Should you manage to evade being hit during any encounter, you will be awarded the platinum xp points and an elixir. This elixir can be used to resurrect Aarbron, should he die despite your best efforts, be it in battle or by accidentally plunging to his death, which happened to me numerous times.

If the enemy lands even just one hit, you still get a ton of points, but no elixir, and, should you die, you will have to consume a soul or rather, as the game stresses quite pointedly, an innocent soul.

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During the last level before the boss fight my Aarbron turned into a literal souleater.

That’s right, you’ll have to sacrifice an innocent soul for Aarbron’s life. That can’t be good. And no, it’s not. Which is why I, after my first playthrough, have vowed to become a better fighter, since all ended not well.

(Actually, you can always choose to replay the entire level instead of consuming either soul or elixir. But I wanted to finish the game, so I just went with it.)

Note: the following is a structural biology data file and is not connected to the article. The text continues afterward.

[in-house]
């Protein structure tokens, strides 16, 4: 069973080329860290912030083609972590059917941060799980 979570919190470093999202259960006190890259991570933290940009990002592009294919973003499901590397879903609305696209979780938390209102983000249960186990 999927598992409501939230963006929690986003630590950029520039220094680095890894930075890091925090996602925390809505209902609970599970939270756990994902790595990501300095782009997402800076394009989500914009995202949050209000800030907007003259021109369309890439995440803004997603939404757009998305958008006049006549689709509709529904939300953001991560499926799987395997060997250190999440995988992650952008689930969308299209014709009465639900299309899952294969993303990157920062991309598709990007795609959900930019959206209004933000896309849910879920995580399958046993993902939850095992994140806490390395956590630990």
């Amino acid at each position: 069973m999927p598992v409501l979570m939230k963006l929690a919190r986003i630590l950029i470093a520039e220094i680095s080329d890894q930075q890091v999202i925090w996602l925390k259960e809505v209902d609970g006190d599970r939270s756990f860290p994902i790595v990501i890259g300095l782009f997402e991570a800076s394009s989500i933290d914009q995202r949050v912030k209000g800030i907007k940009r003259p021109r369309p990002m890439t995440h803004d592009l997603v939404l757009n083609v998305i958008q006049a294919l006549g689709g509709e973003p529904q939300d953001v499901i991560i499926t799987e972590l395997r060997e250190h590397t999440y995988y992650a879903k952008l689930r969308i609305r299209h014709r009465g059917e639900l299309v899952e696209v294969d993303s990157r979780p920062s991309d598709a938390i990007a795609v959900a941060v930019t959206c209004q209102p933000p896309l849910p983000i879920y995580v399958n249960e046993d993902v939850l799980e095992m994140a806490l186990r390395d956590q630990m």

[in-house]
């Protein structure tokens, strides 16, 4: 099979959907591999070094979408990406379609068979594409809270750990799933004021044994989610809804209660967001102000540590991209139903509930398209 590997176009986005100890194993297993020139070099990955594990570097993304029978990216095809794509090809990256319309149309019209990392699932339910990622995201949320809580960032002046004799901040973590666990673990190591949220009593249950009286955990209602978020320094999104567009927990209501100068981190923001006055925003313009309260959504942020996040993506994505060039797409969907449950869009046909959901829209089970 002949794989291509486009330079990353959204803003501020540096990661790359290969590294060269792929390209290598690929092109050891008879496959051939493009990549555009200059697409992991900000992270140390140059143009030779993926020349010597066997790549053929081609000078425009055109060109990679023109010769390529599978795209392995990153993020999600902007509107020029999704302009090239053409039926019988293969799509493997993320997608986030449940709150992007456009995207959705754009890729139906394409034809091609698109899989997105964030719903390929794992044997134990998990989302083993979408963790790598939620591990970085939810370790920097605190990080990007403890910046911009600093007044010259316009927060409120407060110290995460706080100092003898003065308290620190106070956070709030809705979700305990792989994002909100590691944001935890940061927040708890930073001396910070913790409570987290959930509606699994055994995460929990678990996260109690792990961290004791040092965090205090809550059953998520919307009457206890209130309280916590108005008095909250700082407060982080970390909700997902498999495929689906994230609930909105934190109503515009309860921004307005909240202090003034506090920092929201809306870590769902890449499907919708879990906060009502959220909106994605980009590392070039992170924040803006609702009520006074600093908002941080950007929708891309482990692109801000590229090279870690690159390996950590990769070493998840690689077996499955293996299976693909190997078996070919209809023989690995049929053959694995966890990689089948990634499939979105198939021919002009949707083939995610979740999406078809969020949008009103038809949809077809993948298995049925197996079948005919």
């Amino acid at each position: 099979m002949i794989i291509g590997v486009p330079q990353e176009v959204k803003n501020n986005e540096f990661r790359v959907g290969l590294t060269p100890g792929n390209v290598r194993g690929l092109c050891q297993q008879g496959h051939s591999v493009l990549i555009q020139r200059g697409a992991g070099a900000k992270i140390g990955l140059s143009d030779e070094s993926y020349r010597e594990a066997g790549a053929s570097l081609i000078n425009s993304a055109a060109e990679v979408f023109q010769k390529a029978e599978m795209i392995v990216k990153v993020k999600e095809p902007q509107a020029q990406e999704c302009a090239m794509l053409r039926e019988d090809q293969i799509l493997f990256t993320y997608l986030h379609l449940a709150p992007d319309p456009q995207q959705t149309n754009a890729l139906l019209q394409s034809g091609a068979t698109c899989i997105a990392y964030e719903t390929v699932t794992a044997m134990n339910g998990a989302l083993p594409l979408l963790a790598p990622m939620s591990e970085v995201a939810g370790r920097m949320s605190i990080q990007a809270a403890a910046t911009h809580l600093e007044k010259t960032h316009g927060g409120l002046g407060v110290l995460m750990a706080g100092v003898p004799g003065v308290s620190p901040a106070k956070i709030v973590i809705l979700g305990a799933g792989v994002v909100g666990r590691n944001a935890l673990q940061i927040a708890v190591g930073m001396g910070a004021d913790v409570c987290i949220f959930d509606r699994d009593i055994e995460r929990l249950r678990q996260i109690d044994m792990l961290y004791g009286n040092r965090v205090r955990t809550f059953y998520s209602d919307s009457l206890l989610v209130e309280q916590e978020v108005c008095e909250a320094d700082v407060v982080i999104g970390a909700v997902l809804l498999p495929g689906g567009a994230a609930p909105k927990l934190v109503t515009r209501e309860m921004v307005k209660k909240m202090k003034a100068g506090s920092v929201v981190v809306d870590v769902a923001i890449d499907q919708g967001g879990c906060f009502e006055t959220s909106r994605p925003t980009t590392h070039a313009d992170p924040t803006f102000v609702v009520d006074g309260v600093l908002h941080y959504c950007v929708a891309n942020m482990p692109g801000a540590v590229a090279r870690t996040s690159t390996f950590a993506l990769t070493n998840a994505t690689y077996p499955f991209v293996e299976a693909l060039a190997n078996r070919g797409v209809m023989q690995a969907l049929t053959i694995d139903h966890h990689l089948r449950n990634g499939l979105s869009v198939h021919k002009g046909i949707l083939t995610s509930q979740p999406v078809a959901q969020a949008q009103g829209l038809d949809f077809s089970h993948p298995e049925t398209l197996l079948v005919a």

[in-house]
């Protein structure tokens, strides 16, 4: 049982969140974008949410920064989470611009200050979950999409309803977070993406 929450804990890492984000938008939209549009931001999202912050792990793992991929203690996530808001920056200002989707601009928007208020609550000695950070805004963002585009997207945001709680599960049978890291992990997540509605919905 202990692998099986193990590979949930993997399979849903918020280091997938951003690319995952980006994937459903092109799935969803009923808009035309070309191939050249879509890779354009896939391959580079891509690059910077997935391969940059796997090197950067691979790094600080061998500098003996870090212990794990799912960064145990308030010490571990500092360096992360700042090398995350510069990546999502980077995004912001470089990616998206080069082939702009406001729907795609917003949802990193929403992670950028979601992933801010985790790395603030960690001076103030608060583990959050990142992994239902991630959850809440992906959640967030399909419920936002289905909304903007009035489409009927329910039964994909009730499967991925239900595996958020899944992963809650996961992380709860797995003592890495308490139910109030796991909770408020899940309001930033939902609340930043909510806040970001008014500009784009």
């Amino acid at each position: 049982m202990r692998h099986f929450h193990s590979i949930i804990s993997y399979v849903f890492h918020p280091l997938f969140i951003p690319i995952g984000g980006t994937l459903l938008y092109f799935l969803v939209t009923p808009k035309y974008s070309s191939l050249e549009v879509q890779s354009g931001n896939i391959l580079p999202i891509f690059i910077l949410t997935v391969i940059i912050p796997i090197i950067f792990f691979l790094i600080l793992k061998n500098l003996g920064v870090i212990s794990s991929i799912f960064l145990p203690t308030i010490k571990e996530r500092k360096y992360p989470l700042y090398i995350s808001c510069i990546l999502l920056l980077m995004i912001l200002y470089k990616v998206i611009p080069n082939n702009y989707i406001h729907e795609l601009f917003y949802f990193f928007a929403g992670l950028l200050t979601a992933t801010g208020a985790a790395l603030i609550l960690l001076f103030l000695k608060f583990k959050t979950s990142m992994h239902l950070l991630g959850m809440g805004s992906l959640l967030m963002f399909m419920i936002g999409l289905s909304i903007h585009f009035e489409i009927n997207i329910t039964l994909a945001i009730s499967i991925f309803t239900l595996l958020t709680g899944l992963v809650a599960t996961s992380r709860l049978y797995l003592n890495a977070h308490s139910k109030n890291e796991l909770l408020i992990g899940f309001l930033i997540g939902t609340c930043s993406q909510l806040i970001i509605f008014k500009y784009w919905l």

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Worst rating ever.

Combat-wise, Aarbron can attack or stun his enemies, throw them into each other, use special moves or Rage Chain (linking kills by getting the timing just right) to finish them more quickly. Dodging is also essential, since each fight plays out in a restricted area and enemies will be coming at you from both sides. Overall, you really have to stay on your toes to gain the platinum award and that truly is a challenge, especially during the fights in the last level.

At one point, Aarbron will gain the ability to light up the dark and will also be awarded a gun, that will be helpful for breaking through walls and for a couple of boss fights.

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Meet Leviathan and welcome to a boss fight like no other encountered before (in this game).

That’s right, of course there is a boss fight waiting at the end of each level and I can safely claim that not one is like the other. Which is great.

The world is simply beautiful